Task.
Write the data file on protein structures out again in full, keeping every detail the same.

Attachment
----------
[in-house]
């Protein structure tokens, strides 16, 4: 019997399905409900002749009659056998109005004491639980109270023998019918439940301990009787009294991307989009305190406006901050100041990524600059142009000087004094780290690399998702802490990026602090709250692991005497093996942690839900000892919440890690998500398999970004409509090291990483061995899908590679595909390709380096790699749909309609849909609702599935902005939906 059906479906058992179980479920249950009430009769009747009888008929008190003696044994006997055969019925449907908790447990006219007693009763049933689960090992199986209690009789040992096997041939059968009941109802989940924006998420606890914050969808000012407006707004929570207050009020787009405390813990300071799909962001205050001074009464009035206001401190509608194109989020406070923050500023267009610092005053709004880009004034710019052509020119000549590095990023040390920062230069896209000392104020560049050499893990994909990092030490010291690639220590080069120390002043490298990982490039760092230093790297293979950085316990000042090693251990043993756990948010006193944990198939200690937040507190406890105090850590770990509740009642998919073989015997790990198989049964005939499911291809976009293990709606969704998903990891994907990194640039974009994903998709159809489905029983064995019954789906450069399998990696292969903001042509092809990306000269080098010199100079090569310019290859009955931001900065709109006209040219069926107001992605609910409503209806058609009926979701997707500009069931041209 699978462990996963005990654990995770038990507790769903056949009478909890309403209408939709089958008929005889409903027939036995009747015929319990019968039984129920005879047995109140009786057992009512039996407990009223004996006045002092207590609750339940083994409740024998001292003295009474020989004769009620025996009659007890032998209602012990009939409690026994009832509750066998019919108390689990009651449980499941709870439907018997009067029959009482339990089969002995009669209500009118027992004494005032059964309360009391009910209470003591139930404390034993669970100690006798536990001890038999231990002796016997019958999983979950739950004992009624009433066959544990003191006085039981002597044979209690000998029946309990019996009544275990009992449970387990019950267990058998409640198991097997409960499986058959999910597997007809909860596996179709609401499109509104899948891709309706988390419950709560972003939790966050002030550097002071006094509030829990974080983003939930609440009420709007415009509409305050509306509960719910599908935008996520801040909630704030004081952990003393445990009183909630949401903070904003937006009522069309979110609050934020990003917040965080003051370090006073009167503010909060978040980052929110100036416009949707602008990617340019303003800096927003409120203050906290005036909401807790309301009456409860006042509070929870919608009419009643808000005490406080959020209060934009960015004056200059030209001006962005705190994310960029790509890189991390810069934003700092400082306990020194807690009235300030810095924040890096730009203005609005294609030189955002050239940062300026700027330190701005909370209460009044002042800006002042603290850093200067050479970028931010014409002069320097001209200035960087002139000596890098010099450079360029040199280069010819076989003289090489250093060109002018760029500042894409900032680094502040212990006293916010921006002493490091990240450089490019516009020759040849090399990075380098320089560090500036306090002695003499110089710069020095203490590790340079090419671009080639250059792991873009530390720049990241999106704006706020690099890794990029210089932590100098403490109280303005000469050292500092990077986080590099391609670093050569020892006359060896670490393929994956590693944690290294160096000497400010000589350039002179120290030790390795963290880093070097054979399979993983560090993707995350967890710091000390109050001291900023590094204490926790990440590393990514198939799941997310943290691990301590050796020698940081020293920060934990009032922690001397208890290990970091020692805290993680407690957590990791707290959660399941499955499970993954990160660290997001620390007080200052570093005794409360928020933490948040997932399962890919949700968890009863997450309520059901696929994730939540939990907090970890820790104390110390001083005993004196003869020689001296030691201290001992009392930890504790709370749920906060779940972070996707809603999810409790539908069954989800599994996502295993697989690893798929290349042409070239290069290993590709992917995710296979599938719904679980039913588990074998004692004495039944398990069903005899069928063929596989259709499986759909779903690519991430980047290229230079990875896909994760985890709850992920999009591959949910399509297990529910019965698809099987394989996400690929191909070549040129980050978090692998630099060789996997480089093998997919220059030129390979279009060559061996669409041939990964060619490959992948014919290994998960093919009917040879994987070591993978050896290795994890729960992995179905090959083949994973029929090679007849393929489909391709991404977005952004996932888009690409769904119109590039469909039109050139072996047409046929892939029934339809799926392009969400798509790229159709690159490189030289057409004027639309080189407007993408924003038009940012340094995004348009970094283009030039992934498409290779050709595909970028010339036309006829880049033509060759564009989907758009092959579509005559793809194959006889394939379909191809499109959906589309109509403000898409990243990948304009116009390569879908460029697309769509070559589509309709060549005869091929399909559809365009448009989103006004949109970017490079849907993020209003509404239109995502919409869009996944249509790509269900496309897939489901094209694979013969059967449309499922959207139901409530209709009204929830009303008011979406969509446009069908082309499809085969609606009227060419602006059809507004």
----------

[in-house]
């Protein structure tokens, strides 16, 4: 019997399905409900002749009659056998109005004491639980109270023998019918439940301990009787009294991307989009305190406006901050100041990524600059142009000087004094780290690399998702802490990026602090709250692991005497093996942690839900000892919440890690998500398999970004409509090291990483061995899908590679595909390709380096790699749909309609849909609702599935902005939906 059906479906058992179980479920249950009430009769009747009888008929008190003696044994006997055969019925449907908790447990006219007693009763049933689960090992199986209690009789040992096997041939059968009941109802989940924006998420606890914050969808000012407006707004929570207050009020787009405390813990300071799909962001205050001074009464009035206001401190509608194109989020406070923050500023267009610092005053709004880009004034710019052509020119000549590095990023040390920062230069896209000392104020560049050499893990994909990092030490010291690639220590080069120390002043490298990982490039760092230093790297293979950085316990000042090693251990043993756990948010006193944990198939200690937040507190406890105090850590770990509740009642998919073989015997790990198989049964005939499911291809976009293990709606969704998903990891994907990194640039974009994903998709159809489905029983064995019954789906450069399998990696292969903001042509092809990306000269080098010199100079090569310019290859009955931001900065709109006209040219069926107001992605609910409503209806058609009926979701997707500009069931041209 699978462990996963005990654990995770038990507790769903056949009478909890309403209408939709089958008929005889409903027939036995009747015929319990019968039984129920005879047995109140009786057992009512039996407990009223004996006045002092207590609750339940083994409740024998001292003295009474020989004769009620025996009659007890032998209602012990009939409690026994009832509750066998019919108390689990009651449980499941709870439907018997009067029959009482339990089969002995009669209500009118027992004494005032059964309360009391009910209470003591139930404390034993669970100690006798536990001890038999231990002796016997019958999983979950739950004992009624009433066959544990003191006085039981002597044979209690000998029946309990019996009544275990009992449970387990019950267990058998409640198991097997409960499986058959999910597997007809909860596996179709609401499109509104899948891709309706988390419950709560972003939790966050002030550097002071006094509030829990974080983003939930609440009420709007415009509409305050509306509960719910599908935008996520801040909630704030004081952990003393445990009183909630949401903070904003937006009522069309979110609050934020990003917040965080003051370090006073009167503010909060978040980052929110100036416009949707602008990617340019303003800096927003409120203050906290005036909401807790309301009456409860006042509070929870919608009419009643808000005490406080959020209060934009960015004056200059030209001006962005705190994310960029790509890189991390810069934003700092400082306990020194807690009235300030810095924040890096730009203005609005294609030189955002050239940062300026700027330190701005909370209460009044002042800006002042603290850093200067050479970028931010014409002069320097001209200035960087002139000596890098010099450079360029040199280069010819076989003289090489250093060109002018760029500042894409900032680094502040212990006293916010921006002493490091990240450089490019516009020759040849090399990075380098320089560090500036306090002695003499110089710069020095203490590790340079090419671009080639250059792991873009530390720049990241999106704006706020690099890794990029210089932590100098403490109280303005000469050292500092990077986080590099391609670093050569020892006359060896670490393929994956590693944690290294160096000497400010000589350039002179120290030790390795963290880093070097054979399979993983560090993707995350967890710091000390109050001291900023590094204490926790990440590393990514198939799941997310943290691990301590050796020698940081020293920060934990009032922690001397208890290990970091020692805290993680407690957590990791707290959660399941499955499970993954990160660290997001620390007080200052570093005794409360928020933490948040997932399962890919949700968890009863997450309520059901696929994730939540939990907090970890820790104390110390001083005993004196003869020689001296030691201290001992009392930890504790709370749920906060779940972070996707809603999810409790539908069954989800599994996502295993697989690893798929290349042409070239290069290993590709992917995710296979599938719904679980039913588990074998004692004495039944398990069903005899069928063929596989259709499986759909779903690519991430980047290229230079990875896909994760985890709850992920999009591959949910399509297990529910019965698809099987394989996400690929191909070549040129980050978090692998630099060789996997480089093998997919220059030129390979279009060559061996669409041939990964060619490959992948014919290994998960093919009917040879994987070591993978050896290795994890729960992995179905090959083949994973029929090679007849393929489909391709991404977005952004996932888009690409769904119109590039469909039109050139072996047409046929892939029934339809799926392009969400798509790229159709690159490189030289057409004027639309080189407007993408924003038009940012340094995004348009970094283009030039992934498409290779050709595909970028010339036309006829880049033509060759564009989907758009092959579509005559793809194959006889394939379909191809499109959906589309109509403000898409990243990948304009116009390569879908460029697309769509070559589509309709060549005869091929399909559809365009448009989103006004949109970017490079849907993020209003509404239109995502919409869009996944249509790509269900496309897939489901094209694979013969059967449309499922959207139901409530209709009204929830009303008011979406969509446009069908082309499809085969609606009227060419602006059809507004």